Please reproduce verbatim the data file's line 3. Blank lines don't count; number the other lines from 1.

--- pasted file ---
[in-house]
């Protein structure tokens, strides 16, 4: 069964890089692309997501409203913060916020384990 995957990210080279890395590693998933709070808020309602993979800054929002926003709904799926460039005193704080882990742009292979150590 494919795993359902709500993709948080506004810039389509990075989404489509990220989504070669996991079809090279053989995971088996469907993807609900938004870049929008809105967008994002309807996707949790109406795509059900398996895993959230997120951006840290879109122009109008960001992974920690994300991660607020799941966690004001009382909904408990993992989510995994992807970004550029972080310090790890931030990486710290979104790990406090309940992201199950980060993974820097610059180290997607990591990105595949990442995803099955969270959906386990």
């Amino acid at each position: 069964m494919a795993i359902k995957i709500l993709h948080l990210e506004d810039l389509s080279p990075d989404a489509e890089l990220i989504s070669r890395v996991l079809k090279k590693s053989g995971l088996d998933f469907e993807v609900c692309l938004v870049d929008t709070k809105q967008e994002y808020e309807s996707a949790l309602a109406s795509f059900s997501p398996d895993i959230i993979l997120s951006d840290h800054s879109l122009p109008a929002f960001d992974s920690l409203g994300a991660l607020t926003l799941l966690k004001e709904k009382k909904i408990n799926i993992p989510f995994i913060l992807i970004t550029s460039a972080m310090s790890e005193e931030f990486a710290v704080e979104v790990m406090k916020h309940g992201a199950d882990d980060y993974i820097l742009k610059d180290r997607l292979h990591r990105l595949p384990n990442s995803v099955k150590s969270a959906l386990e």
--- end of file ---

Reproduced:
């Amino acid at each position: 069964m494919a795993i359902k995957i709500l993709h948080l990210e506004d810039l389509s080279p990075d989404a489509e890089l990220i989504s070669r890395v996991l079809k090279k590693s053989g995971l088996d998933f469907e993807v609900c692309l938004v870049d929008t709070k809105q967008e994002y808020e309807s996707a949790l309602a109406s795509f059900s997501p398996d895993i959230i993979l997120s951006d840290h800054s879109l122009p109008a929002f960001d992974s920690l409203g994300a991660l607020t926003l799941l966690k004001e709904k009382k909904i408990n799926i993992p989510f995994i913060l992807i970004t550029s460039a972080m310090s790890e005193e931030f990486a710290v704080e979104v790990m406090k916020h309940g992201a199950d882990d980060y993974i820097l742009k610059d180290r997607l292979h990591r990105l595949p384990n990442s995803v099955k150590s969270a959906l386990e």